Having established that there was a “constitutive jurisdiction” the Court addressed how the balance should be struck between the parents’ Article 8 and 10 rights and the Article 8 rights of the anonymised hospital staff. The Court held that it should follow the approach laid down by Lord Steyn in Re S  UKHL 47:
“First, neither article has as such precedence over the other. Secondly, where the values under the two articles are in conflict, an intense focus on the comparative importance of the specific rights being claimed in the individual case is necessary. Thirdly, the justifications for interfering with or restricting each right must be taken into account. Finally, the proportionality test must be applied to each.”
The Court rejected the argument that the Trusts had to show ‘compelling reasons’, holding that it was time “to draw a line under A v Ward insofar as it purposed to establish that anonymity is not to be afforded to a class of professionals unless there are compelling reasons for doing so”, stating at §96:
“Why should the law tolerate and support a situation in which conscientious and caring professionals, who have not been found to be at fault in any manner, are at risk of harassment and vilification simply for doing their job? In my view the law should not do so, and it is wrong that the law should require those for whom the protection of anonymity is sought in a case such as this to have to establish ‘compelling reasons’ before the court can provide that protection.”
Applying the Re S approach and an “intense focus” on the comparative importance of the specific rights being claimed with respect to each of the competing interests, the Court held that the balance firmly came down in favour of the maintenance of anonymity.
Comment: The judgment is well worth reading not least for its analysis of horizontal rights and “in accordance with the law” provision in article 10 ECHR. It is also notable that this was an injunction which sought to protect article 8 rights of clinical staff which operated to stop the parents from doing something which was not otherwise unlawful.
The judgment did not address the question of whether the Trusts were a victim or could assert the Article 8 rights on behalf of their staff generally.
Assuming the Court is right that it is able to prevent the parents naming staff members when they make public criticisms, even though doing so is not otherwise unlawful, this was classically a very difficult balance. The parents’ concerns as articulated appear, on the face of it, worthy of investigation and history has shown that a media spotlight is often required to galvanise a proper investigation and uncover failings. On the other hand, there was detailed and compelling evidence of the terrible effects of social media hounding which can occur regardless of any underlying merit in the concerns.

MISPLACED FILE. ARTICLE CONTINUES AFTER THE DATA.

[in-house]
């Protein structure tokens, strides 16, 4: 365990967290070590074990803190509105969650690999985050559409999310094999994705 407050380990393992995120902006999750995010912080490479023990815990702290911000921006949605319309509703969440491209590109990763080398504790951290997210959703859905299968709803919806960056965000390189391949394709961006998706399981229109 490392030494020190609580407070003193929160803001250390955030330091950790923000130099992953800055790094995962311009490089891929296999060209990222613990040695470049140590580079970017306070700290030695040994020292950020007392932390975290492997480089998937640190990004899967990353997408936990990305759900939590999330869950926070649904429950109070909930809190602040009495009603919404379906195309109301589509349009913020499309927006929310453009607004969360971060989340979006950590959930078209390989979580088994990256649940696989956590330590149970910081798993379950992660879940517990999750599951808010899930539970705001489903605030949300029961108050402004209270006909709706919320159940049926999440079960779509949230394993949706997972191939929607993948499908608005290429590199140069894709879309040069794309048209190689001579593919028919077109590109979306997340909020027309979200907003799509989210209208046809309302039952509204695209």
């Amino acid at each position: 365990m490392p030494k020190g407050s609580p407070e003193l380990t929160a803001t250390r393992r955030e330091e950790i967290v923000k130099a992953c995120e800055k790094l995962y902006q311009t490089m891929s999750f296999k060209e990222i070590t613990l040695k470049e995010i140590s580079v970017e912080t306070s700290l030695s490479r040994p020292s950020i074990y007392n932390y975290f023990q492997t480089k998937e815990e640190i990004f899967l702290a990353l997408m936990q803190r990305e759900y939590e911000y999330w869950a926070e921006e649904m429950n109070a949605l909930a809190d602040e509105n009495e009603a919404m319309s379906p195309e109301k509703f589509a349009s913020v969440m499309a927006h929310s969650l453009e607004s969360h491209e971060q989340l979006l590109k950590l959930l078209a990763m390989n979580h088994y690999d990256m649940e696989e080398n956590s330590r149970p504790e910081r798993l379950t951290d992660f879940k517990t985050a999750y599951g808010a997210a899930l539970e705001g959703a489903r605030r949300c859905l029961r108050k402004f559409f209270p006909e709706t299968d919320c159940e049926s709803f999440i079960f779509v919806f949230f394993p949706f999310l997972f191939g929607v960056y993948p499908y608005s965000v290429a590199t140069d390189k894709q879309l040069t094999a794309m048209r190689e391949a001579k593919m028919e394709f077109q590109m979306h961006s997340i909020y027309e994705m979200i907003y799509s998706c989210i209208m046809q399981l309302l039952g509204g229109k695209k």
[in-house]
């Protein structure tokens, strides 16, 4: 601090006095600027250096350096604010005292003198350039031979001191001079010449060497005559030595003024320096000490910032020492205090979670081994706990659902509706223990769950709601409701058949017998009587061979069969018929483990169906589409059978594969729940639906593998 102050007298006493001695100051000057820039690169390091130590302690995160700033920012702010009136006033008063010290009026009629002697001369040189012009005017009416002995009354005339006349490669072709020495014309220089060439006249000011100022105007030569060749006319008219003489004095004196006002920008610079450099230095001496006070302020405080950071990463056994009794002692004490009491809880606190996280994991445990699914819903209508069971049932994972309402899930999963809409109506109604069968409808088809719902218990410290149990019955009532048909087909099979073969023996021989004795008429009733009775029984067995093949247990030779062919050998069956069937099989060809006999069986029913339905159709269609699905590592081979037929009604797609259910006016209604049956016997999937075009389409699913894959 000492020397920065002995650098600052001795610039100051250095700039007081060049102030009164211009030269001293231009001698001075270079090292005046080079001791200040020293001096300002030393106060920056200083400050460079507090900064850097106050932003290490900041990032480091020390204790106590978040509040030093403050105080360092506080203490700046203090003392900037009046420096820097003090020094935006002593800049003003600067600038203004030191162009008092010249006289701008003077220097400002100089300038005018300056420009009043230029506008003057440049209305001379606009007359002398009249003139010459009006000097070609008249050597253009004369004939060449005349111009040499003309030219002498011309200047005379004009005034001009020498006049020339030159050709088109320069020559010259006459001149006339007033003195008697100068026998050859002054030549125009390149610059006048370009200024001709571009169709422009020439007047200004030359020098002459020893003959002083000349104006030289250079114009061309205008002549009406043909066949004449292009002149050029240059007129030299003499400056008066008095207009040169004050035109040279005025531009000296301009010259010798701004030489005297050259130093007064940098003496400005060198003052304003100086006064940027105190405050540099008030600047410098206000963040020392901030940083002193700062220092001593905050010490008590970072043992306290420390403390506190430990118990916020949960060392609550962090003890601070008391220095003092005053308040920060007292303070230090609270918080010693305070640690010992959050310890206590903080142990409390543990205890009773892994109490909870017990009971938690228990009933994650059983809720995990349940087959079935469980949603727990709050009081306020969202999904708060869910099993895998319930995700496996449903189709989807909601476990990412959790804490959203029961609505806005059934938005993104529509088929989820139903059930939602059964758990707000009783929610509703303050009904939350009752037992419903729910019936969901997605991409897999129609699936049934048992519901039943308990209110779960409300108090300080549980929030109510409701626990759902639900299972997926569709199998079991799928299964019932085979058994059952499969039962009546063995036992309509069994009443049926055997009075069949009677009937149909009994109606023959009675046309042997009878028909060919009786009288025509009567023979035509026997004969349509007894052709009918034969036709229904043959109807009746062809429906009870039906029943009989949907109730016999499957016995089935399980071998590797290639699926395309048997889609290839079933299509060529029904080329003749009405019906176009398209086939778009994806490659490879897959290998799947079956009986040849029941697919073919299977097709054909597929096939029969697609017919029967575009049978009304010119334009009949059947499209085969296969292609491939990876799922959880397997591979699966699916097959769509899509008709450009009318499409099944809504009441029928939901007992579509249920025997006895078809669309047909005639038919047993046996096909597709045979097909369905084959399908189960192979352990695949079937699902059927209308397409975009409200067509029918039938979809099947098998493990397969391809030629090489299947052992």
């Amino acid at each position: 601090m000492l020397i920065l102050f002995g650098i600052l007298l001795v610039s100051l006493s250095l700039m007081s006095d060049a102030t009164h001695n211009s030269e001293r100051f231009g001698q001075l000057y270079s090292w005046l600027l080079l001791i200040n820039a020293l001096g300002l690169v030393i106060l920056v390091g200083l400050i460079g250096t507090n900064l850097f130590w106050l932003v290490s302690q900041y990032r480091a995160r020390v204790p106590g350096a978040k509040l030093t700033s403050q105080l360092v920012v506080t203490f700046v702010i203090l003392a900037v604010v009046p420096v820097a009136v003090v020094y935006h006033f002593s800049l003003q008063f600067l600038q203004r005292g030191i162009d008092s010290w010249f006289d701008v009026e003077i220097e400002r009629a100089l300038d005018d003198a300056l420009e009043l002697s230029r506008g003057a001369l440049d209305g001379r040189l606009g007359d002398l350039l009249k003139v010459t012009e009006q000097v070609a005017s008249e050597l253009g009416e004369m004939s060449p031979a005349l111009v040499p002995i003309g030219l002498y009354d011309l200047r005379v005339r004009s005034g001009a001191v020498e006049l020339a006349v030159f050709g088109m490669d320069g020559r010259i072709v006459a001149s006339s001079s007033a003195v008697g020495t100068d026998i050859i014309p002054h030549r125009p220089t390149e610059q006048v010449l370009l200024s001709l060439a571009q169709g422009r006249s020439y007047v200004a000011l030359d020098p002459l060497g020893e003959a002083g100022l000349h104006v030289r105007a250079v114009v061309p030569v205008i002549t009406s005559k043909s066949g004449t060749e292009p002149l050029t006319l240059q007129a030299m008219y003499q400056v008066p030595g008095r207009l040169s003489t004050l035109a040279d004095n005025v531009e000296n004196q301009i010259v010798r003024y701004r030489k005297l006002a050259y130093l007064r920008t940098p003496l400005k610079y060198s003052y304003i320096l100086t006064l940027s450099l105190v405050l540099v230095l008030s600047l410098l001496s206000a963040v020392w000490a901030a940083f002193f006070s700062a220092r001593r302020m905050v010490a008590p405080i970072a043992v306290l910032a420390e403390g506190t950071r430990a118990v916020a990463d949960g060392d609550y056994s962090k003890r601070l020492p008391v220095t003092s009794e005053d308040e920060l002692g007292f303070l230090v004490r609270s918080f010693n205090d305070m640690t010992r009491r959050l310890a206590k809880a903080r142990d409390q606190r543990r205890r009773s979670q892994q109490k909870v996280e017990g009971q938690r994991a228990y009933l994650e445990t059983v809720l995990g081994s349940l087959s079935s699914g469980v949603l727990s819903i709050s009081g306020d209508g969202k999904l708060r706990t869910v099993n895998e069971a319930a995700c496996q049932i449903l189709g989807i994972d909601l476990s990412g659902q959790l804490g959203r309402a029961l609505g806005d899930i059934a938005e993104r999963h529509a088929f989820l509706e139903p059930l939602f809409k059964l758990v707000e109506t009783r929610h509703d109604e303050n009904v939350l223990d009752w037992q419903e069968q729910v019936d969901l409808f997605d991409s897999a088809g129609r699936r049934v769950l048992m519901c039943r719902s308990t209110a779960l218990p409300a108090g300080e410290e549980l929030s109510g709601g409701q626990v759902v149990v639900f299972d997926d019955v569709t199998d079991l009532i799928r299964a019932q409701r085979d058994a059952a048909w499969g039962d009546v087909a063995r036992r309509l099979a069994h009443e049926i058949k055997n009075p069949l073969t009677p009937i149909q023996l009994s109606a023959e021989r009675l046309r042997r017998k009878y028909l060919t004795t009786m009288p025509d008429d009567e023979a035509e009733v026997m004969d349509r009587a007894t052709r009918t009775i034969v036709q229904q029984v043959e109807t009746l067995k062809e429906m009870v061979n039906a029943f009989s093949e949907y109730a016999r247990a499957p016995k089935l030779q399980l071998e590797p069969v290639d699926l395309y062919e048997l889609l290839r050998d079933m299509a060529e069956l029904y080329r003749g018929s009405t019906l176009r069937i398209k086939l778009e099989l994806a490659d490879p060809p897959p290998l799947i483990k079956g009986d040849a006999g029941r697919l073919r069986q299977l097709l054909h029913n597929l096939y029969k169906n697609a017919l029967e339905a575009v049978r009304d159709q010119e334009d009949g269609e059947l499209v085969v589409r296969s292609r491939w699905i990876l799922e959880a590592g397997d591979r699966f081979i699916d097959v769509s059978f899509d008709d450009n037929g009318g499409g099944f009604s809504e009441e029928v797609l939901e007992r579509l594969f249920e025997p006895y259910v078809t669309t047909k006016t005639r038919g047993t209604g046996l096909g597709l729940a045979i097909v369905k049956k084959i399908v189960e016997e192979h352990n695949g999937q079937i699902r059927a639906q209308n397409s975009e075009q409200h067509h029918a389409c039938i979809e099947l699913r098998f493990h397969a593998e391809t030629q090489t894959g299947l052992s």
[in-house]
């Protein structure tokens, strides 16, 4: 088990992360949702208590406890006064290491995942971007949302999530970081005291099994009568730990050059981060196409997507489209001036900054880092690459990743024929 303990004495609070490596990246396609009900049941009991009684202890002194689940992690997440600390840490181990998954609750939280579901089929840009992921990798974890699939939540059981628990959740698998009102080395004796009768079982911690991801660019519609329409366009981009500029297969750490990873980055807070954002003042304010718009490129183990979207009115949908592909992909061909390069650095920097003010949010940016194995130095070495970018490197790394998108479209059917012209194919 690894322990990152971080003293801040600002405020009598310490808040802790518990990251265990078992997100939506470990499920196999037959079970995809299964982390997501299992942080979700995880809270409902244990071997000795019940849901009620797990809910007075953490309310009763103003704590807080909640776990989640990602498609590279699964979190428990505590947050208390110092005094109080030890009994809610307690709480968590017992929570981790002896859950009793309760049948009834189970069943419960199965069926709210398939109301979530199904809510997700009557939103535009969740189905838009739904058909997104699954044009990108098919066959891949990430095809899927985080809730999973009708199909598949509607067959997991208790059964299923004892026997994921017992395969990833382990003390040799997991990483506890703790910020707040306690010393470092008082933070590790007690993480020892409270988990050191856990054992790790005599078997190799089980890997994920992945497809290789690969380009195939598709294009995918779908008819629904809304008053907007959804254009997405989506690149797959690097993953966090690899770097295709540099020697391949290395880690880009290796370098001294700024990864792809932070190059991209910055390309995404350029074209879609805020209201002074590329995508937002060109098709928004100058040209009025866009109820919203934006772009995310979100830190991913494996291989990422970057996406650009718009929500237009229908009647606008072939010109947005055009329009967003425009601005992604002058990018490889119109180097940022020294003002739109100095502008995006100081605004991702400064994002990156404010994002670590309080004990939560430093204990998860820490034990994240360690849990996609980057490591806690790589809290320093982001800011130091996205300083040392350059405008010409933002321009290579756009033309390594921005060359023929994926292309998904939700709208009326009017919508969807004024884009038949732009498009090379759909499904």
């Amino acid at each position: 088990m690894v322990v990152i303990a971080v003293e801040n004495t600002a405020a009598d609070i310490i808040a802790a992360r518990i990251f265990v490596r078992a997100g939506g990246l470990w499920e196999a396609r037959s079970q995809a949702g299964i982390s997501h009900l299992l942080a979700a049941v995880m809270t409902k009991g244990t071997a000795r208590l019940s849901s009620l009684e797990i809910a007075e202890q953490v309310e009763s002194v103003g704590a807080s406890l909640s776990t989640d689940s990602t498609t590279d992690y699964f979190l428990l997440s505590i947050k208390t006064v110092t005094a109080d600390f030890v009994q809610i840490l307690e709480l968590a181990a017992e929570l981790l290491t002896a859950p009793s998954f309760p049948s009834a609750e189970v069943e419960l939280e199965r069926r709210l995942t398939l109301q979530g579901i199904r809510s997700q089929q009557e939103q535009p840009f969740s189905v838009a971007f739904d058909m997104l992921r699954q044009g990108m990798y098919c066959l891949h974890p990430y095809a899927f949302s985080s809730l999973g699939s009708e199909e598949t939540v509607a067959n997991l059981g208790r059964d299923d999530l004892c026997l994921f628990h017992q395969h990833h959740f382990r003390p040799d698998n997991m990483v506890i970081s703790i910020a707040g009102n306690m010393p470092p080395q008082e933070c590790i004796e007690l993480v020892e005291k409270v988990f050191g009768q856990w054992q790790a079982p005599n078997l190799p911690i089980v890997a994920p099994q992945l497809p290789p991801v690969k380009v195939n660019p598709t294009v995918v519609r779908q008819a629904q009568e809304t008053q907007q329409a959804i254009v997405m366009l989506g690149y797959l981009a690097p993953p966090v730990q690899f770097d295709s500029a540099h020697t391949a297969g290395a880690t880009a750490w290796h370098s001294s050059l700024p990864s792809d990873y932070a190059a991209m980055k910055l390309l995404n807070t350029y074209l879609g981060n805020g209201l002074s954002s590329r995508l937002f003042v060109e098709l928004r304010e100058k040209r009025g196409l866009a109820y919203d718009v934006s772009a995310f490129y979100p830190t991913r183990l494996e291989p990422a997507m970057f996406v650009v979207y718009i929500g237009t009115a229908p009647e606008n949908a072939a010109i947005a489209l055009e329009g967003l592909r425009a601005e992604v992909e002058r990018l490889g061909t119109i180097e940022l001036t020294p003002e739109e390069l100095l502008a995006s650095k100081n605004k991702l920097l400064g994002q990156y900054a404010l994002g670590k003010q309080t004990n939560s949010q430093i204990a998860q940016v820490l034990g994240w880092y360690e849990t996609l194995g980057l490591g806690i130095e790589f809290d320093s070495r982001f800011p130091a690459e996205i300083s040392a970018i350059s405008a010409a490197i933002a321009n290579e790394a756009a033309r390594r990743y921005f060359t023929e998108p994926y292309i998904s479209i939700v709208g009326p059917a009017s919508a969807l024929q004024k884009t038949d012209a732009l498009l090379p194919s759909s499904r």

It should be noted that in the present case, the court emphasised in its reasoning that the parents did not seek any factual findings that might support their case on public interest, which could then have added weight to their Article 10 rights. It may be inferred from this that in other cases the parents must effectively convince a High Court Judge that their criticisms of treatment provided to a child is justified before they are allowed to name a doctor, almost a form of advance judicial approval. This is a potentially significant development, not least given the unequal economic resources of NHS Trusts as compared to parents and could be seen as a form of gagging order which is ultimately not in the public interest.
The courts are gradually having to grapple more often with the sometimes extensive and indeed devastating impact of social media on people’s lives and well-being, across a number of areas, not just this one. The award winning war correspondent Christina Lamb’s recent article in the Times is a vividly described example of the impact of such abuse. And yet of course there was no suggestion that such trolling or otherwise would be carried out by the parents themselves, but, as the court observed, once the information is in the public domain, it is in practice impossible to control the actions of others.
I am confident that this will not be the last of these types of cases.
Samantha Broadfoot QC
25 June 2021
 The Times, Saturday June 19, 2021 “Nothing could prepare me for the online war”.